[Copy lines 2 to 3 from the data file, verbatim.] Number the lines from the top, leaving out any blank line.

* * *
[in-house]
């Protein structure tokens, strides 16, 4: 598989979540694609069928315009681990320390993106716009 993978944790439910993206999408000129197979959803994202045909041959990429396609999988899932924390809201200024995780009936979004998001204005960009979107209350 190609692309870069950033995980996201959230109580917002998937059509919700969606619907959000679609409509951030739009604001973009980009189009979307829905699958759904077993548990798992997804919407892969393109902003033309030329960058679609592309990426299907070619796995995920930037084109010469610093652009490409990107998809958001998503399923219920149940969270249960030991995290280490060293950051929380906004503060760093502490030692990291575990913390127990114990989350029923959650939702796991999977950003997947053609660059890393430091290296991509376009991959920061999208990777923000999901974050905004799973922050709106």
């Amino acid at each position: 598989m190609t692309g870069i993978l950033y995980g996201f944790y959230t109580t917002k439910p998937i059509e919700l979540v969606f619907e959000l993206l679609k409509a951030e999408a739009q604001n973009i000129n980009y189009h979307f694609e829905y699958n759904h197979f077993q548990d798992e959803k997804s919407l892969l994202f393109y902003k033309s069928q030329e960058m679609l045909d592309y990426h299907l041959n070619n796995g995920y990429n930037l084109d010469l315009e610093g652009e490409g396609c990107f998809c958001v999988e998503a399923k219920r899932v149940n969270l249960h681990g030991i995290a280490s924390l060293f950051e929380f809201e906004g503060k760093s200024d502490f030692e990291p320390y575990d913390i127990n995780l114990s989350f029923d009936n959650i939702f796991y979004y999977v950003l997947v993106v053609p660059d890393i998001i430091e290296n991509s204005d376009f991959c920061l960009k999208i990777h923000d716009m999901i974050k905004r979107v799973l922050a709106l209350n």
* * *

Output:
């Protein structure tokens, strides 16, 4: 598989979540694609069928315009681990320390993106716009 993978944790439910993206999408000129197979959803994202045909041959990429396609999988899932924390809201200024995780009936979004998001204005960009979107209350 190609692309870069950033995980996201959230109580917002998937059509919700969606619907959000679609409509951030739009604001973009980009189009979307829905699958759904077993548990798992997804919407892969393109902003033309030329960058679609592309990426299907070619796995995920930037084109010469610093652009490409990107998809958001998503399923219920149940969270249960030991995290280490060293950051929380906004503060760093502490030692990291575990913390127990114990989350029923959650939702796991999977950003997947053609660059890393430091290296991509376009991959920061999208990777923000999901974050905004799973922050709106």
């Amino acid at each position: 598989m190609t692309g870069i993978l950033y995980g996201f944790y959230t109580t917002k439910p998937i059509e919700l979540v969606f619907e959000l993206l679609k409509a951030e999408a739009q604001n973009i000129n980009y189009h979307f694609e829905y699958n759904h197979f077993q548990d798992e959803k997804s919407l892969l994202f393109y902003k033309s069928q030329e960058m679609l045909d592309y990426h299907l041959n070619n796995g995920y990429n930037l084109d010469l315009e610093g652009e490409g396609c990107f998809c958001v999988e998503a399923k219920r899932v149940n969270l249960h681990g030991i995290a280490s924390l060293f950051e929380f809201e906004g503060k760093s200024d502490f030692e990291p320390y575990d913390i127990n995780l114990s989350f029923d009936n959650i939702f796991y979004y999977v950003l997947v993106v053609p660059d890393i998001i430091e290296n991509s204005d376009f991959c920061l960009k999208i990777h923000d716009m999901i974050k905004r979107v799973l922050a709106l209350n």